Death. Divorce. Illness of a parent or a partner or a loved one. These are life’s most stressful situations. If you are going through one of these trying times, or have already experienced it, you understand that there is more to these situations than “crisis.” The world continues to spin. The sun still rises. And work still happens. Just when it seems the world should stop for you, it seems to move faster.
At Centennial, we are privileged to walk alongside many executives as they deal with personal crisis. How does one manage their work life during such a trying time? Here are four tips that we have seen help.
4 Tips to Manage Work During Personal Crisis
Compartmentalize. Some people are naturally good at compartmentalizing their lives—others are not. If this is a new concept, it is basically the practice of dividing your life into “sections,” or compartments, and working only on one compartment at a time. Compartmentalizing requires discipline and laser focus. When personal crisis is surrounding you, compartmentalizing is perhaps the only way to get anything done.
Making lists can help compartmentalize during crisis. Before you leave work, jot yourself a note or a list that makes it easy for you to pick up where you left off. Also, don’t trash completed checklists. Keep them as a reference point. During crisis, you may not remember what you did or didn’t do. Hanging on to completed checklists will remind you of what got accomplished. Reviewing the list can also serve as a bit of an ego boost when you need it most.
Clue in your co-workers. Everyone has their own privacy-tolerance, and each situation is unique. However, at some point, you will need to tell someone at work what is happening in your life. If you are not comfortable sharing the news with a co-worker, minimally consult with one of your trusted advisors. Personal crisis is a yoke around your neck. Sharing the burden with someone can be quite a relief. Sometimes you will find that others have survived what you are going through and can share insights that helped them. Or, they may put you in touch with a helpful resource.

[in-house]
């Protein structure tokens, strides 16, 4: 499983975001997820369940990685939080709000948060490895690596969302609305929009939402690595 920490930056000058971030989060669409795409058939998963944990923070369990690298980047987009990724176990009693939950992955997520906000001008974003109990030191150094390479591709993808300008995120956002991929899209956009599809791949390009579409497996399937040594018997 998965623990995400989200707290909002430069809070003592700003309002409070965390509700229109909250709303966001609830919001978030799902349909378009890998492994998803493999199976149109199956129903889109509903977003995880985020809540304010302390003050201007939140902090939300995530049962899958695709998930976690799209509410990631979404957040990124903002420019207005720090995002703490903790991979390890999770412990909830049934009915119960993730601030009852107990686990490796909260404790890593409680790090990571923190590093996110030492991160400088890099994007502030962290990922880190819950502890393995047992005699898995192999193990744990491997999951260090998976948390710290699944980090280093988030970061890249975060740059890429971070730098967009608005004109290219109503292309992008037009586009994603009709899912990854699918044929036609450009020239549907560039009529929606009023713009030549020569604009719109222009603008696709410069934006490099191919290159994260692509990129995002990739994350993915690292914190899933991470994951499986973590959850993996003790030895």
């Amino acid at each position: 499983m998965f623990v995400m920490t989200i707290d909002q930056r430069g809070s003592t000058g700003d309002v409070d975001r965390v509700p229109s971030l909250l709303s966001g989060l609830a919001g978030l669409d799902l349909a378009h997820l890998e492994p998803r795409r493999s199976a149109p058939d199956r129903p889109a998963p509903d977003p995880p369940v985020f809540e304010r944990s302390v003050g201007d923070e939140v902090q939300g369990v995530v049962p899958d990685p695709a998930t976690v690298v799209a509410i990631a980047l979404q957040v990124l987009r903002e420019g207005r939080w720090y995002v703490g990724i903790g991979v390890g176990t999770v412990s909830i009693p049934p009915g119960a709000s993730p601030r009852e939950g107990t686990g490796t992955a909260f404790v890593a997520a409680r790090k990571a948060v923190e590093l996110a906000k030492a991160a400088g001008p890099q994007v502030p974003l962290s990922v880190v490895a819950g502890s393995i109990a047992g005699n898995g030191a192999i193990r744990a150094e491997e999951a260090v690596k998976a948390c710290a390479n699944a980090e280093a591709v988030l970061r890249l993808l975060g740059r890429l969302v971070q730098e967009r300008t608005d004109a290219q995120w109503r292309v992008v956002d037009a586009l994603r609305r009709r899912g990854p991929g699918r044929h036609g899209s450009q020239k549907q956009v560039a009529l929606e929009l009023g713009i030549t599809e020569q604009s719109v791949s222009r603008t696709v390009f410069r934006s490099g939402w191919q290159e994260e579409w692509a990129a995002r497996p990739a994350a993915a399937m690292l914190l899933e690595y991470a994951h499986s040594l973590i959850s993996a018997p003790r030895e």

If you need to spend considerable time away from the office, it is a good idea to tell at least one co-worker. That person can keep you apprised of all things happening around the office in your absence – big and little.
Ask for help. Many executives mistakenly think of asking for help as a sign of weakness. Asking for help is actually a sign of strength! During crisis, you will need to rely on your team more than ever. Others will want to help you. Let them. It will make them feel good and frankly, you need the help! Since the law of the universe seems to be, “What goes around comes around,” you will get the chance to pay it forward yourself someday.
Crisis is also a time when you might need a professional counselor to help you handle the emotions you are experiencing. Once again, seeking out good counsel is a sign of strength. If a faulty sink pipe was gushing water into your kitchen, you wouldn’t think twice about calling in a professional plumber. If your copier at work kept jamming with paper, you would ring up the copier repair service immediately. The same thought process is applied to crisis. There are professionals out there dedicated to people just like you. They can help you design a template to manage your situation. Just like you want to help your organization advance, professional counselors want to help you advance. Sometimes you need a pro to initiate that “moving forward.”
Practice gratitude. Lastly, practice gratitude. Begin and end each day writing down three things for which you are grateful. They don’t have to be big things. They can be little things – like a pillow beneath your head, a short line at the grocery store, or the sounds of birds chirping. Practicing gratitude has proven benefits, including mitigating negative emotions, improving sleep, and increasing mental strength.
Interestingly, during crisis, work can be a solace. It is a somewhat predictable environment, which can be very reassuring when a lot is happening around you that you cannot control. There are people there who care about you, and want to see you succeed. It’s an arena where you can accomplish small “wins” that can make you feel good when all heck is breaking loose elsewhere.
Perhaps you have heard the adage, “Sometimes the bad things that happen in our lives put us directly on the path to the best things that will ever happen to us.” We have witnessed that first hand in some of the executives we serve. If you are in the midst of a bad time now, write down that phrase, believe in it, and be open to the possibilities that even crisis brings.
What has helped you work during tough times? Please let us know, so we can share your tips with our clients’ executives and those we serve.